2011 Quality of Life Index
The Quality of Life Index (QLI) is an attempt to quantify a nation’s livability for its average inhabitant. It is a composite of six sub-indexes, each describing one of the elements which objectively influence the quality of life: health, education, wealth, democracy, peace and environment.
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Due to its debatable nature, the European Union does not appear in the list. The version including the European Union is added here:
The QLI is a composite of the following six sub-indexes. Each index is briefly explained, followed by its weighing in the QLI in parenthesis, and a breakdown into the numbers used to calculate it.
Health of the average person, access to and quality of health care (20%)
– Life expectancy at birth
– Mortality amenable to health care (when available)
– Infant mortality
– Access to health care
Education, access to and quality of education (20%)
– Adult literacy rate
– School life expectancy
– PISA results (when available)
Wealth of the average person (20%)
– GDP (PPP) per capita
– Gini coefficient of national income distribution
Individual rights and liberties (15%)
– Freedom House political rights index
– Freedom House civil liberties index
– Freedom House freedom of the press index
Security from crime, repression and armed conflict (15%)
– Global Peace Index
Quality and preservation of the environment (10%)
– Environmental Performance Index
For the full detailed methodology, click here.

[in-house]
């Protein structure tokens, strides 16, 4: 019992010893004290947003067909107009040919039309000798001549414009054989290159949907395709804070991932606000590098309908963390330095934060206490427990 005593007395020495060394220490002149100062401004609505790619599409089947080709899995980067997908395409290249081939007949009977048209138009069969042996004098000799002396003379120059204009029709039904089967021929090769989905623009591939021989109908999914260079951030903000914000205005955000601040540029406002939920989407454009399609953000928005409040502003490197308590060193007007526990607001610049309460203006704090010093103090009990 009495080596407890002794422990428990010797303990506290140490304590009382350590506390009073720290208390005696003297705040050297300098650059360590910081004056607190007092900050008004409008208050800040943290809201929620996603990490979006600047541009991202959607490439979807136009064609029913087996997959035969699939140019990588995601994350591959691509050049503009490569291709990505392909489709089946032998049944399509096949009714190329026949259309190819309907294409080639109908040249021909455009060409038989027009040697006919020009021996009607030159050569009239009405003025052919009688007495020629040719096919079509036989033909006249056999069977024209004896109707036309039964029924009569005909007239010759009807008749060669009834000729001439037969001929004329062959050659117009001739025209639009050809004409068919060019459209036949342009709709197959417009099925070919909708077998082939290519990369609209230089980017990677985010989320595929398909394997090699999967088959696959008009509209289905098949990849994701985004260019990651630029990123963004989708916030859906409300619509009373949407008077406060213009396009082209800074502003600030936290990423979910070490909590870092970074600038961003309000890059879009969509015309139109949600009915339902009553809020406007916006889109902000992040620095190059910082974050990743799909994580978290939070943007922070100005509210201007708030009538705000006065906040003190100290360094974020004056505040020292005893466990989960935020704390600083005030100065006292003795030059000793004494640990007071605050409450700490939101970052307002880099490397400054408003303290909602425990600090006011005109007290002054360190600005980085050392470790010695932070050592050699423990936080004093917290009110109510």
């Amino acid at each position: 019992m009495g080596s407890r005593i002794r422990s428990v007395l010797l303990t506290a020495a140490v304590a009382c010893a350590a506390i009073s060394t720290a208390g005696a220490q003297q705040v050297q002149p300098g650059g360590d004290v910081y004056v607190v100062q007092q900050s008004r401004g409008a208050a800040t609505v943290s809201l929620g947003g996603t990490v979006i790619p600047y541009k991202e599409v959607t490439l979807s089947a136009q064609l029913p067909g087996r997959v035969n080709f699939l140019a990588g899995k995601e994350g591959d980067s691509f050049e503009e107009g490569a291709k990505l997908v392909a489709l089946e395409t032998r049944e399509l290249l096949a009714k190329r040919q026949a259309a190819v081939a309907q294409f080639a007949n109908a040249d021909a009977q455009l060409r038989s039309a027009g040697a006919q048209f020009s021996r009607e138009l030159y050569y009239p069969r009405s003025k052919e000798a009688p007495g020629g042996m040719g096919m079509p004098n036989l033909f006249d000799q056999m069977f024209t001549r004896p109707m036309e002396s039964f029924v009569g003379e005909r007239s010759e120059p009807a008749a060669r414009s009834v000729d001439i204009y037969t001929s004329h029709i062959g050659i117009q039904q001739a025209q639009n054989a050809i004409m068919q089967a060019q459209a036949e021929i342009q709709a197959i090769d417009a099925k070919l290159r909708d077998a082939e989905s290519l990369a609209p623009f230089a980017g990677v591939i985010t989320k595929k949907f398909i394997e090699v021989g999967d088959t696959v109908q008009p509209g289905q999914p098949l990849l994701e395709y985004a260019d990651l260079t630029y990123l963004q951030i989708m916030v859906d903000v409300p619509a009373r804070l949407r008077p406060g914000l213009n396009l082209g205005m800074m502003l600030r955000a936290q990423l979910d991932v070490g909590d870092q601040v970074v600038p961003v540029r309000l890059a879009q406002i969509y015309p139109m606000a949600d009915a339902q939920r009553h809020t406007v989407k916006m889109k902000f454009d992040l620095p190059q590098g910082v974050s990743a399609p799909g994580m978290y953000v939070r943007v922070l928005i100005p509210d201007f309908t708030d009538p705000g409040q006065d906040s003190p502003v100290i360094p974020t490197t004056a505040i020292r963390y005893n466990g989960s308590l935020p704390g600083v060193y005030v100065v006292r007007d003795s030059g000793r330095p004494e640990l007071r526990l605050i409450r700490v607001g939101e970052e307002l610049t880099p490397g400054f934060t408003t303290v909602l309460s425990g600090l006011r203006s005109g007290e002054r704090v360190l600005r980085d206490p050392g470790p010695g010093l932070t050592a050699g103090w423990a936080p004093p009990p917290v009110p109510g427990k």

About the QLI
Unlike other similar indexes, the QLI does not simply measure an average, but rather aims to represent the well-being of the average person. For instance, while most calculations use the GDP per capita to determine wealth, this can become severely inaccurate in a country where the majority of wealth is concentrated in the hands of just a few individuals, and thus does not improve the average person’s quality of life. For a more relevant result, a measure of wealth distribution becomes necessary. Therefore, the QLI’s Wealth Index combines the GDP per capita with the Gini coefficient, which measures income distribution, in order to assess the average individual’s actual wealth. Similar methods are used when applicable.
The QLI reflects the current situation, and does not attempt any predictions of the future. As such, it does not take into account dynamic factors such as growth, and only represents their visible results. The QLI also does not consider factors of debatable relevance, in particular factors which are only deemed relevant to the quality of life by certain ideologies, and does not use self-reported data. Finally, the QLI does not take into account unquantifiable elements which can subjectively affect the quality of life, such as culture or climate.
All indexes are based on the latest numbers available on 1 January 2011.